NASA Creates First-Ever 3D Simulation Of A Melting Snowflake, And It's Stunningly Beautiful


Robin Andrews

Science & Policy Writer

Gorgeous. NASA Goddard

Who doesn’t love snow? It’s the best paint nature has, transforming natural canvases into something otherworldly and utterly beautiful, whether it falls in the Sahara Desert or on the rusty plains of Mars. NASA, as it turns out, is quite keen on snow too – and they’ve demonstrated this by producing a mesmerizing 3D numerical model of a snowflake in the process of melting away, the very first of its kind.

Many highly intricate melting processes observed in real life experimentation studies are replicated here, from the gathering of meltwater in concave segments of each individual snowflake, to their accumulation to form a liquid shell around an ice core. Ultimately, the snowflake transforms into a water droplet.


Jussi Leinonen of NASA's Jet Propulsion Laboratory, the developer of the simulation, was hoping to give scientists a better way of pinpointing on radar whether snowfall is light, or if it’s the heavier kind.

In an accompanying study in the Journal of Geophysical Research: Atmospheres, Leinonen and fellow co-author Annakaisa von Lerber from the Finnish Meteorological Institute, further explain the rationale behind their model.

There’s often a segment of melting snowflakes high up in the atmosphere, as temperatures begin to rise as they fall down to Earth. “The layer of melting snowflakes can, among other things, affect weather patterns, block radio signals, and be a hazard to aircraft,” the authors explain. The better we can spot and analyze this layer, the better off we'll be on the ground, then.

This stunning work reminds us that NASA isn’t just interested in what lies above, in the shadowy beyond. They have, among other things, a cutting-edge Earth Science program too, one that – despite the President's efforts – got a funding boost courtesy of a somewhat defiant Congress. Climate and environmental change is high on their agenda, and this applies to the frigid world of the cryosphere too.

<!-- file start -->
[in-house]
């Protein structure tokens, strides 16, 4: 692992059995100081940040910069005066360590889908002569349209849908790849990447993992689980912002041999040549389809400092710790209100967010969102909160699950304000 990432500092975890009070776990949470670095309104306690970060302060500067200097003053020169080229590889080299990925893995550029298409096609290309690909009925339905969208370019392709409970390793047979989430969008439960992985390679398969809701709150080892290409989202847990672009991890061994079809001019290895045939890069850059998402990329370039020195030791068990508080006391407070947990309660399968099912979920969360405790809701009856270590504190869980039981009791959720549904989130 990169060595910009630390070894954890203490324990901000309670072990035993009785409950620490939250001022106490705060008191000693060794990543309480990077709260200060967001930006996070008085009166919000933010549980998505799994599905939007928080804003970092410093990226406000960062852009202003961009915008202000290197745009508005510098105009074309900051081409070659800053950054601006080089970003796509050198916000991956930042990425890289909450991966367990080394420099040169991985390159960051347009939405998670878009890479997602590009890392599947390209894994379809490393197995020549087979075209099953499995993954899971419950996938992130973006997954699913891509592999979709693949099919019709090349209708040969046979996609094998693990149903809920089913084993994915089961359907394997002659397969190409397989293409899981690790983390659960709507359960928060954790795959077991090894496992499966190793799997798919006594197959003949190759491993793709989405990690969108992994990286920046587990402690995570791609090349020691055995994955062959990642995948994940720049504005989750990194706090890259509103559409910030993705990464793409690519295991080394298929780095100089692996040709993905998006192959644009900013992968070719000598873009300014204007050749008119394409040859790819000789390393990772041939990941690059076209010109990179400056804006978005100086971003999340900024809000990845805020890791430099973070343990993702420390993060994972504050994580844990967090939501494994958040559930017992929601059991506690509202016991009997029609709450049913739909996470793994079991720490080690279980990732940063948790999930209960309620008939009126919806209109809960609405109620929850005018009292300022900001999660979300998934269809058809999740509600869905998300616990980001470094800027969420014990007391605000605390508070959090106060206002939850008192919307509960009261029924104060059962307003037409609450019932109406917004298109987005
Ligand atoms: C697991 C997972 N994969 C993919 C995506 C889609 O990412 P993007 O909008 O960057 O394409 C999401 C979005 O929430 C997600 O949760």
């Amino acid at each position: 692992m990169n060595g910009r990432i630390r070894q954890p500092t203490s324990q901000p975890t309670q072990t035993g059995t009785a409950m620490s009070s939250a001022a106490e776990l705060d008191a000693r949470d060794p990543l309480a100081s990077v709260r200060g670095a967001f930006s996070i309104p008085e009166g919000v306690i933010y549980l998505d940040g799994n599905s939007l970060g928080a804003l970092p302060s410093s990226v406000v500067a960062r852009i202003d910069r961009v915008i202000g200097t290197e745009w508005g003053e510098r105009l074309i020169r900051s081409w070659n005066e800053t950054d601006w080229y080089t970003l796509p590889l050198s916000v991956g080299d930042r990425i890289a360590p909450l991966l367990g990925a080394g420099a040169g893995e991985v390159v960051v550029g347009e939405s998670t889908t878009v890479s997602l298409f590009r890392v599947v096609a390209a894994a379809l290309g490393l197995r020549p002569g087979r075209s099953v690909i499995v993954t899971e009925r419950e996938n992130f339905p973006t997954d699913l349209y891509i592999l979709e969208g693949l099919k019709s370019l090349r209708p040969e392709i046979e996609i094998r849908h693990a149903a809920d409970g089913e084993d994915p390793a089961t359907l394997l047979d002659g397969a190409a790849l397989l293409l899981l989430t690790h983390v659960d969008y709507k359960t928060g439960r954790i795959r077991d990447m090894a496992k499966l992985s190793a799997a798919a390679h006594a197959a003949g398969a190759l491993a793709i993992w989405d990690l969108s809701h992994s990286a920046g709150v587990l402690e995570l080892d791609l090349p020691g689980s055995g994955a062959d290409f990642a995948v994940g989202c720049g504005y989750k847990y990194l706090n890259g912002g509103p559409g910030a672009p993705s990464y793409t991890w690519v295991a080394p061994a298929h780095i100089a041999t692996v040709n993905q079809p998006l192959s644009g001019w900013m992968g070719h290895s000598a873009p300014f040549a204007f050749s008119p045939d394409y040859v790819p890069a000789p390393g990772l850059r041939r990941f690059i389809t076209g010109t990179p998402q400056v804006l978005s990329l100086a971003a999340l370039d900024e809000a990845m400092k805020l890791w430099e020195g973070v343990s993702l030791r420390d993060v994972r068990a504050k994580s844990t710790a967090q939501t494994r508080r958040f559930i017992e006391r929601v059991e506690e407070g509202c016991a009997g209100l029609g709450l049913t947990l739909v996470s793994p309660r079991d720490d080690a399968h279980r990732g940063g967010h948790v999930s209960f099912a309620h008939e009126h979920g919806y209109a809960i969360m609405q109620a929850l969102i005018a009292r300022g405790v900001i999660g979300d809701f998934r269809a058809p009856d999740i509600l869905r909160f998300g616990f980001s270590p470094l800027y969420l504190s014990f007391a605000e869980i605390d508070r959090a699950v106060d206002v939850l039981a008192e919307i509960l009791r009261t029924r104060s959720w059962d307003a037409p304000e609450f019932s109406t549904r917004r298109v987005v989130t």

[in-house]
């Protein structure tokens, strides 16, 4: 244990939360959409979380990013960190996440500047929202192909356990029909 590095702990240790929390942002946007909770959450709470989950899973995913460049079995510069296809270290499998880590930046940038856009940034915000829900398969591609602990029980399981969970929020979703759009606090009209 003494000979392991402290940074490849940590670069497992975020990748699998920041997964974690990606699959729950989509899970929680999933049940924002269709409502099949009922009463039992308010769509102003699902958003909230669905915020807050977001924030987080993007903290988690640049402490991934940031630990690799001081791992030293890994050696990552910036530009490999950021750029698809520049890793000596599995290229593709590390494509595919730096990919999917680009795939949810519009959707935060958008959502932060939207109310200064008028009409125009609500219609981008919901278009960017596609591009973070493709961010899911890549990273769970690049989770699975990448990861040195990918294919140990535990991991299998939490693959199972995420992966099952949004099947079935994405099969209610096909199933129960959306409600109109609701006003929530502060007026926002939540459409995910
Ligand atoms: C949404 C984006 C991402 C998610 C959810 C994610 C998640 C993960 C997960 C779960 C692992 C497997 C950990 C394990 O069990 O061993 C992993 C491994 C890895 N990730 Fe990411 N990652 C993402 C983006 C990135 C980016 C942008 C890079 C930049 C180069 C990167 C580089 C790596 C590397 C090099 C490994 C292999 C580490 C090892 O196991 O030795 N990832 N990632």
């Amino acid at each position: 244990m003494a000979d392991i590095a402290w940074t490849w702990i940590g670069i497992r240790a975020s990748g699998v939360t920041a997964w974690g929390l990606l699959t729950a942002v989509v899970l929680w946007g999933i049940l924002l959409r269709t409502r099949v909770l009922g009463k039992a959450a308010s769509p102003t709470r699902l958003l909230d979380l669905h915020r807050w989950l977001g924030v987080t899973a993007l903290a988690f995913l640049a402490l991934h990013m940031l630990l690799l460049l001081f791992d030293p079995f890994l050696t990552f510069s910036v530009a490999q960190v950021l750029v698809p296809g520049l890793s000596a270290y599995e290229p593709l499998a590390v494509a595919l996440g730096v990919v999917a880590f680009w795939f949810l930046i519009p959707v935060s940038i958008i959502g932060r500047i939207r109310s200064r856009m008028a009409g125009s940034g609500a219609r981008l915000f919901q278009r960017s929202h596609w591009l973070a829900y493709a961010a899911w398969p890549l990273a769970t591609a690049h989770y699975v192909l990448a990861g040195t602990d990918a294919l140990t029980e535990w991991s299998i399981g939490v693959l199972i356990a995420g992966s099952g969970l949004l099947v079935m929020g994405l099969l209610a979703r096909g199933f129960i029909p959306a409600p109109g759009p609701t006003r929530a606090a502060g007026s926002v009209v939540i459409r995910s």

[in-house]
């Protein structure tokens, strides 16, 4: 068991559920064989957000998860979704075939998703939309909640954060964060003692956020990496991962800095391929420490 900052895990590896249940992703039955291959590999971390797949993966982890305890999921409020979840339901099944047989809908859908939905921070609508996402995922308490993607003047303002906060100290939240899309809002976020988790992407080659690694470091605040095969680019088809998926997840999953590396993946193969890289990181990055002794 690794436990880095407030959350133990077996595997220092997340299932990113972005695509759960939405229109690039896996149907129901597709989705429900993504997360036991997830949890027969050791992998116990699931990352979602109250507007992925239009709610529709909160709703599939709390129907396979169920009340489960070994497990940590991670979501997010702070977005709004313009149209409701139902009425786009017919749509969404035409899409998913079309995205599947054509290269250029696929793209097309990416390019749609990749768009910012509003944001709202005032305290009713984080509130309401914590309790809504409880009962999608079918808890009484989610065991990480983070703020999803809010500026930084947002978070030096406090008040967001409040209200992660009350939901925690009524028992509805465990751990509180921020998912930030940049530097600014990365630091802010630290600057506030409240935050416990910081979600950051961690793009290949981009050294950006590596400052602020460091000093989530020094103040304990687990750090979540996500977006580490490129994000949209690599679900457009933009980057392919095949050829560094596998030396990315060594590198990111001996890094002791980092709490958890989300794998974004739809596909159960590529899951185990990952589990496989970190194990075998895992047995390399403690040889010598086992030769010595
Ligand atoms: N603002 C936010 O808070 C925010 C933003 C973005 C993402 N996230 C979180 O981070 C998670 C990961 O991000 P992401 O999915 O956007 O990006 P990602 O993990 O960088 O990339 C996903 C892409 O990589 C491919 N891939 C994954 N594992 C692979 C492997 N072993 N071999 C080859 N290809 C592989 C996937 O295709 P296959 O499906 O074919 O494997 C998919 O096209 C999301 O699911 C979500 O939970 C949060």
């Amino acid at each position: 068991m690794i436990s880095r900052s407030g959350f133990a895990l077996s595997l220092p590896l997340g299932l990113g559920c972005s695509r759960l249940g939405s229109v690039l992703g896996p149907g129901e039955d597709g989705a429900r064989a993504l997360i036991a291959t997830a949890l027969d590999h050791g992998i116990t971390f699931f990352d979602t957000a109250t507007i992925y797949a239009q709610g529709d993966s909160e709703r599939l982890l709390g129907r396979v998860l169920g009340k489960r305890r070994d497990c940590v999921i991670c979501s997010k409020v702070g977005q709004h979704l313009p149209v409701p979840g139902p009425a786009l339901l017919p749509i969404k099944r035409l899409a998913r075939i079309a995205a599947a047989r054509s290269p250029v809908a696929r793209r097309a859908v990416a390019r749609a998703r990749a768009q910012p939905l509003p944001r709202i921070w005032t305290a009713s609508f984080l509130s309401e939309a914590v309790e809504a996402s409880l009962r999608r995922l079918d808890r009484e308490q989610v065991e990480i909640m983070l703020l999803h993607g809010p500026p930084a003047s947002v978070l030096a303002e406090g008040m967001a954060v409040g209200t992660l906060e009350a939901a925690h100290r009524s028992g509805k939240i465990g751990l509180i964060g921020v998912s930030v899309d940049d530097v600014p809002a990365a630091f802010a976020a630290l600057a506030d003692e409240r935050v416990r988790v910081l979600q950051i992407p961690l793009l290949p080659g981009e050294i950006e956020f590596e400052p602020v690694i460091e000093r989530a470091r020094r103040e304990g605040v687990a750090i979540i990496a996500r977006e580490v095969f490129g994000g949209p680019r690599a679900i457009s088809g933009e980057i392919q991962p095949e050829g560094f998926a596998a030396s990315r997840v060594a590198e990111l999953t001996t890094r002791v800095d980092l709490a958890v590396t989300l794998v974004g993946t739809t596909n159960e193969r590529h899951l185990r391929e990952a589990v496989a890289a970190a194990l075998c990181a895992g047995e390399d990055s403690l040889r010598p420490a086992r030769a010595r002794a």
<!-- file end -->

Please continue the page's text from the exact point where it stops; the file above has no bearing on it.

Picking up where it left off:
Ice, whether that be in the form of individual glaciers or colossal ice sheets, is enormously important to our planet’s ecological wellbeing – and much of it forms through the accumulation of snowfall, so long as it exceeds the region’s snowmelt.

Ice and snow act as massive mirrors, ones that reflect a decent amount of sunlight back into space rather than allow it to be soaked up by the oceans. The disintegration or destabilization of massive ice sheets and their associated shelves doesn’t just shrink these mirrors, mind you; it also ultimately affects sea level rise.

This – and for many other reasons – is why the science of snow is vital to our understanding of the world, and how it’s changing. So although this indubitably beautiful simulation of snow is focused on ultra-fine, microscopic processes, it plays a role in a larger tale, one that partly determines our planet’s future.

The dance of a melting snowflake. NASA Goddard/Lauren Ward


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